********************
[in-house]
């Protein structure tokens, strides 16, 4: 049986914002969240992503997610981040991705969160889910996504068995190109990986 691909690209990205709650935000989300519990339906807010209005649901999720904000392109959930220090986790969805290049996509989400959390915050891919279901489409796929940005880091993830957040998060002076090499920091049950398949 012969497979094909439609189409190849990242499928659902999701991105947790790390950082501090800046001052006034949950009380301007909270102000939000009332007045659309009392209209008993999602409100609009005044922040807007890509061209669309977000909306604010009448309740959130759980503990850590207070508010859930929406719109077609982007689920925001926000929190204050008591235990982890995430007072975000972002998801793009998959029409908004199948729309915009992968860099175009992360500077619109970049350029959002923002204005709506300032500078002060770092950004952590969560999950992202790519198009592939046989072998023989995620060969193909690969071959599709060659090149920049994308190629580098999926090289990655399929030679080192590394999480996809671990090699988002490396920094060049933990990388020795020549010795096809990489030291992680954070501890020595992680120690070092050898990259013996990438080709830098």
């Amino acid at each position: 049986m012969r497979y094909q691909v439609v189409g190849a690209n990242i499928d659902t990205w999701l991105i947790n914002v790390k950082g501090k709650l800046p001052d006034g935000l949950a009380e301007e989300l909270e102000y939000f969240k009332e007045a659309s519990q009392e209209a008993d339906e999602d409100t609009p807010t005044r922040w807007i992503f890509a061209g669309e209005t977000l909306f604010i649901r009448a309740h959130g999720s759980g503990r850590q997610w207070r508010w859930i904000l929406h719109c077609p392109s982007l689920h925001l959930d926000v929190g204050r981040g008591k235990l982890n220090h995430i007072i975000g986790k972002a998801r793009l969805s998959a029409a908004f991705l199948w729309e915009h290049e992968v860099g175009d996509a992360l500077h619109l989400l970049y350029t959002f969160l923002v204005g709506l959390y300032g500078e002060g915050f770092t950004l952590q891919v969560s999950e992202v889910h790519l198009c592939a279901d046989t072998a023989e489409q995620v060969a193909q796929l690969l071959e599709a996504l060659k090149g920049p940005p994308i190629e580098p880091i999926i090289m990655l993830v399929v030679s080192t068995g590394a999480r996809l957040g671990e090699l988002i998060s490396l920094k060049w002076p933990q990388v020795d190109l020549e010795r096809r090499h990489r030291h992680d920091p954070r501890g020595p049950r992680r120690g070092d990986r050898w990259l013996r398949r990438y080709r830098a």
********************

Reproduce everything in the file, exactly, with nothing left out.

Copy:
[in-house]
């Protein structure tokens, strides 16, 4: 049986914002969240992503997610981040991705969160889910996504068995190109990986 691909690209990205709650935000989300519990339906807010209005649901999720904000392109959930220090986790969805290049996509989400959390915050891919279901489409796929940005880091993830957040998060002076090499920091049950398949 012969497979094909439609189409190849990242499928659902999701991105947790790390950082501090800046001052006034949950009380301007909270102000939000009332007045659309009392209209008993999602409100609009005044922040807007890509061209669309977000909306604010009448309740959130759980503990850590207070508010859930929406719109077609982007689920925001926000929190204050008591235990982890995430007072975000972002998801793009998959029409908004199948729309915009992968860099175009992360500077619109970049350029959002923002204005709506300032500078002060770092950004952590969560999950992202790519198009592939046989072998023989995620060969193909690969071959599709060659090149920049994308190629580098999926090289990655399929030679080192590394999480996809671990090699988002490396920094060049933990990388020795020549010795096809990489030291992680954070501890020595992680120690070092050898990259013996990438080709830098």
């Amino acid at each position: 049986m012969r497979y094909q691909v439609v189409g190849a690209n990242i499928d659902t990205w999701l991105i947790n914002v790390k950082g501090k709650l800046p001052d006034g935000l949950a009380e301007e989300l909270e102000y939000f969240k009332e007045a659309s519990q009392e209209a008993d339906e999602d409100t609009p807010t005044r922040w807007i992503f890509a061209g669309e209005t977000l909306f604010i649901r009448a309740h959130g999720s759980g503990r850590q997610w207070r508010w859930i904000l929406h719109c077609p392109s982007l689920h925001l959930d926000v929190g204050r981040g008591k235990l982890n220090h995430i007072i975000g986790k972002a998801r793009l969805s998959a029409a908004f991705l199948w729309e915009h290049e992968v860099g175009d996509a992360l500077h619109l989400l970049y350029t959002f969160l923002v204005g709506l959390y300032g500078e002060g915050f770092t950004l952590q891919v969560s999950e992202v889910h790519l198009c592939a279901d046989t072998a023989e489409q995620v060969a193909q796929l690969l071959e599709a996504l060659k090149g920049p940005p994308i190629e580098p880091i999926i090289m990655l993830v399929v030679s080192t068995g590394a999480r996809l957040g671990e090699l988002i998060s490396l920094k060049w002076p933990q990388v020795d190109l020549e010795r096809r090499h990489r030291h992680d920091p954070r501890g020595p049950r992680r120690g070092d990986r050898w990259l013996r398949r990438y080709r830098a």